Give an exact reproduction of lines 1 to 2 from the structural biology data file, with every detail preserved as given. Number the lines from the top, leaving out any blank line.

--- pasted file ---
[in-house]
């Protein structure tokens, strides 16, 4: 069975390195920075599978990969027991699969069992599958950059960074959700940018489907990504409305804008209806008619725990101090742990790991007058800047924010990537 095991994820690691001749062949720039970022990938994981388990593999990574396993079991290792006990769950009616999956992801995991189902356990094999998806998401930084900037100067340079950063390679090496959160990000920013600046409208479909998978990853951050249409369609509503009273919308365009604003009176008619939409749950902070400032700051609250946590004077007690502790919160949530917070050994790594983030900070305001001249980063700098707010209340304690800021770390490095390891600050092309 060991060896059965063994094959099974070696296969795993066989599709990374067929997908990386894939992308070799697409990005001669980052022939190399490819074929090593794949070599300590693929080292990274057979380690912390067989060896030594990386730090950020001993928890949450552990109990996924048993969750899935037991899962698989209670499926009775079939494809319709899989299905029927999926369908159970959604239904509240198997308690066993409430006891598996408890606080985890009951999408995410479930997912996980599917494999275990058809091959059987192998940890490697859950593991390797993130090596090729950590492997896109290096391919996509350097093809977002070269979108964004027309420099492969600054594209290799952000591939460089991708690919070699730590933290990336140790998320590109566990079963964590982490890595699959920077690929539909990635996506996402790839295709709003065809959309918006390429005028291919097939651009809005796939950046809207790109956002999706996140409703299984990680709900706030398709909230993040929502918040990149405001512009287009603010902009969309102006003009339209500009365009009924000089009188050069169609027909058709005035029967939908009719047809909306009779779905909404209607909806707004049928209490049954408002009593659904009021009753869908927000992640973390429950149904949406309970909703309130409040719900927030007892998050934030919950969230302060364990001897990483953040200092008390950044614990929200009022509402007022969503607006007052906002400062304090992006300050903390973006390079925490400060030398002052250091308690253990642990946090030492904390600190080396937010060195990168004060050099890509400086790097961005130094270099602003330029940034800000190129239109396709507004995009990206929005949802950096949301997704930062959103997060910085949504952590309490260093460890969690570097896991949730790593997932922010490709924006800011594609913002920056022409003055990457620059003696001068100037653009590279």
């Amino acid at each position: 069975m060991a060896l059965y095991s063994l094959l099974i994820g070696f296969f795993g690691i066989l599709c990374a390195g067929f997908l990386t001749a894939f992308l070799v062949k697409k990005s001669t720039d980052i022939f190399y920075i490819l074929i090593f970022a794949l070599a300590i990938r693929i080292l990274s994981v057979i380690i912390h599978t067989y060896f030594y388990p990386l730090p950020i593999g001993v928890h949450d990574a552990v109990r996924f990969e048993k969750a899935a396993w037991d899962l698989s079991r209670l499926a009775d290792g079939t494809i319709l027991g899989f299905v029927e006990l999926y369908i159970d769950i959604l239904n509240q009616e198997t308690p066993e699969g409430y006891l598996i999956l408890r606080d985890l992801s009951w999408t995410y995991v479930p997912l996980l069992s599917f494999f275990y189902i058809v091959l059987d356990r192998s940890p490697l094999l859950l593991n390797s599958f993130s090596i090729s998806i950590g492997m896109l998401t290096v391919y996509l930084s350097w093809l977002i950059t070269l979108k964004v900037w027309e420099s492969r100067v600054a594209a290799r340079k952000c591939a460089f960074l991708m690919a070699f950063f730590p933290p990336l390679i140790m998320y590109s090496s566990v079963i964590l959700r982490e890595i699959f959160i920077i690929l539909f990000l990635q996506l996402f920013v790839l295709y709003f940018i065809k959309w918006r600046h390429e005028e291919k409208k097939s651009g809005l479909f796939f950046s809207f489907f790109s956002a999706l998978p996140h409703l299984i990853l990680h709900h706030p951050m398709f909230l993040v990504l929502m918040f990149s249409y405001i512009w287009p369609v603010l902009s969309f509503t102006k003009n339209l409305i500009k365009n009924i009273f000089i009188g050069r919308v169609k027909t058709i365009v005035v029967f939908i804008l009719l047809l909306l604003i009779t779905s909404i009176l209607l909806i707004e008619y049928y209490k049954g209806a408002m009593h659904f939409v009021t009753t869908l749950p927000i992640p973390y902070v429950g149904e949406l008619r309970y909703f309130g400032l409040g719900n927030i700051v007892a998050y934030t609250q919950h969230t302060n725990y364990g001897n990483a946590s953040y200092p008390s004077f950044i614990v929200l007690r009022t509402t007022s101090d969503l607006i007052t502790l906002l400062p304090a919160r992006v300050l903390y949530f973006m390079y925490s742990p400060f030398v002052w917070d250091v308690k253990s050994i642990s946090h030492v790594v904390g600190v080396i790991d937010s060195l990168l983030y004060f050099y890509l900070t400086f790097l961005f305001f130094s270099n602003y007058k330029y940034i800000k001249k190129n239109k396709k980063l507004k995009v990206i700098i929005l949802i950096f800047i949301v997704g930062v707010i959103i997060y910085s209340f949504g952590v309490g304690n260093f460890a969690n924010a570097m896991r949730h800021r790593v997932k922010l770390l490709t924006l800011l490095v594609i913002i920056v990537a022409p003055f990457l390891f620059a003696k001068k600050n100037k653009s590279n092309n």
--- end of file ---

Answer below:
[in-house]
């Protein structure tokens, strides 16, 4: 069975390195920075599978990969027991699969069992599958950059960074959700940018489907990504409305804008209806008619725990101090742990790991007058800047924010990537 095991994820690691001749062949720039970022990938994981388990593999990574396993079991290792006990769950009616999956992801995991189902356990094999998806998401930084900037100067340079950063390679090496959160990000920013600046409208479909998978990853951050249409369609509503009273919308365009604003009176008619939409749950902070400032700051609250946590004077007690502790919160949530917070050994790594983030900070305001001249980063700098707010209340304690800021770390490095390891600050092309 060991060896059965063994094959099974070696296969795993066989599709990374067929997908990386894939992308070799697409990005001669980052022939190399490819074929090593794949070599300590693929080292990274057979380690912390067989060896030594990386730090950020001993928890949450552990109990996924048993969750899935037991899962698989209670499926009775079939494809319709899989299905029927999926369908159970959604239904509240198997308690066993409430006891598996408890606080985890009951999408995410479930997912996980599917494999275990058809091959059987192998940890490697859950593991390797993130090596090729950590492997896109290096391919996509350097093809977002070269979108964004027309420099492969600054594209290799952000591939460089991708690919070699730590933290990336140790998320590109566990079963964590982490890595699959920077690929539909990635996506996402790839295709709003065809959309918006390429005028291919097939651009809005796939950046809207790109956002999706996140409703299984990680709900706030398709909230993040929502918040990149405001512009287009603010902009969309102006003009339209500009365009009924000089009188050069169609027909058709005035029967939908009719047809909306009779779905909404209607909806707004049928209490049954408002009593659904009021009753869908927000992640973390429950149904949406309970909703309130409040719900927030007892998050934030919950969230302060364990001897990483953040200092008390950044614990929200009022509402007022969503607006007052906002400062304090992006300050903390973006390079925490400060030398002052250091308690253990642990946090030492904390600190080396937010060195990168004060050099890509400086790097961005130094270099602003330029940034800000190129239109396709507004995009990206929005949802950096949301997704930062959103997060910085949504952590309490260093460890969690570097896991949730790593997932922010490709924006800011594609913002920056022409003055990457620059003696001068100037653009590279």